The New York Times is running an interesting piece called “The feel Good Gene.” Essentially the author, Richard Friedman, MD talks about how some people are less prone to anxiety and drug use to control it, due to a gene variation in the brain that leaves some folks less anxious and fearful. A higher level of the chemical anandamide is produced by those who have this variation, and this resulting chemical is appropriately known as the “bliss molecule.”

Talk about the luck of the draw—some things really are helped or harmed by basic biological luck. According to recent research, about 20% of adult Americans have this mutation—bet we all know someone. They are those easy-going, happy, calm folks who can “just say no,” to drugs like pot and cocaine and mean it. We all have some measure of anandamide, just some have more and life is a bit easier for them because of it.

A mouse study was published last month that backs up these findings. Mice with higher levels of anandamide were more outgoing, risk-taking, and calmer than those who had less. Their emotional control was stronger as well. The good news here (yes there is some) is that environment always influences genetic predisposition. Given the right amount of stress and a too heavy dose of life challenges, those with this gene mutation could exhibit high levels of fear and anxiety. The reverse is also true.

The real take away from some of this research is that anyone regardless of having or not having this genetic advantage can have high stress and related addiction problems in the right environment. My take-away is a reinforcement of what I have always believed. Making good choices and decisions influences outcomes–having a good support system, using relaxation and other techniques for stress control, eating good food, getting a healthy amount of sleep, engaging in regular exercise, and seeking out positive people can make a difference for all of us. Maybe this is the real secret of happy people, the kind that others want to be around.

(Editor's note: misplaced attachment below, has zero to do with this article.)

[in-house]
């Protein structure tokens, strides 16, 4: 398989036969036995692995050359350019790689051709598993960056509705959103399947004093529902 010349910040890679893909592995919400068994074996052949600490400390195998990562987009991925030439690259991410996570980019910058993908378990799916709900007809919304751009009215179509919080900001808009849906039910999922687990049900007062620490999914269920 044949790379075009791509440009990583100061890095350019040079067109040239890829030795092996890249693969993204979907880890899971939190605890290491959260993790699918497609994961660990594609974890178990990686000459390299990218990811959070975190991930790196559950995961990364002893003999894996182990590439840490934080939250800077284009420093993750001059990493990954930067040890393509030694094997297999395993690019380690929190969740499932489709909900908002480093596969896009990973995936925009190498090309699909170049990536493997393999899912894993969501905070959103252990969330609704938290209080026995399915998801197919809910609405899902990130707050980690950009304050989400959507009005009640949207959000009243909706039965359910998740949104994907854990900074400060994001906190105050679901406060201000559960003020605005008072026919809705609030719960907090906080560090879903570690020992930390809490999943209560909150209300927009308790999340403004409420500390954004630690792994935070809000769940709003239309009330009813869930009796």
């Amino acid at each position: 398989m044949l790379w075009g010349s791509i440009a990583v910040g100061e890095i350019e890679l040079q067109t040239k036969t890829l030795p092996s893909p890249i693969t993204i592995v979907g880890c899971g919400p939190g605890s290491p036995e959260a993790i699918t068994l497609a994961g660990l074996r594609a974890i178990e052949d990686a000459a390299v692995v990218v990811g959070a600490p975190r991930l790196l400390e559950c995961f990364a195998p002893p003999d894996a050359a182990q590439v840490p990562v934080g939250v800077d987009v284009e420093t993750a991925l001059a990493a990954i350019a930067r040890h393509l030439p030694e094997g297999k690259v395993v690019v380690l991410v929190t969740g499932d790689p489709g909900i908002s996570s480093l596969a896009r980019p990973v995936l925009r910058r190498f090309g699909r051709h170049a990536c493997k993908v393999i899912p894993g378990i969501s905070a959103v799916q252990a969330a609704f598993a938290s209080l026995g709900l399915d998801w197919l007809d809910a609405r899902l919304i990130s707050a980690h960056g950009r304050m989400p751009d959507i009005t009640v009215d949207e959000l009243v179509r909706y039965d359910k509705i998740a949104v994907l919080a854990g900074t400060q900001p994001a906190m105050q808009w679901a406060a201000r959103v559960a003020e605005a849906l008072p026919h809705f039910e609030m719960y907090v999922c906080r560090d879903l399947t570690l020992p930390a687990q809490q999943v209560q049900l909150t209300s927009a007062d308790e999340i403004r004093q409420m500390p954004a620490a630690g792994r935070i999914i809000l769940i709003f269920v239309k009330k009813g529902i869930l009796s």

Want to read more? Go to to read the whole article and see if it can be useful to you, especially in your relationship life.

Online dating–Scammers masquerading as potential soul mates

March 3rd, 2015

In his Washington Post column today, John Kelly writes his second piece on online romance scams. Apparently these are growing more abundant and many of the perps are from places like Nigeria. They masquerade as everything from Special Forces troops to regular guys, looking for a real romance. After establishing an online relationship with a woman in which they work on building trust and her belief that he cares and that they have a real bond—these guys go for her pocketbook. Often the ruse is about needing money for a business that has suddenly run into a problem with delivery of products in a foreign port, or perhaps a sudden problem with cash flow that leaves the guy in need of a large sum of cash in order to come to the states and meet his lady love for the first time. He asks her to provide the money upfront with the promise of a pay-back once his Cash flow is freed up. She believes she has met her soul mate and provides the cash in the form of a Cashier’s check that can’t be traced, and that is the last she hears from her Romeo.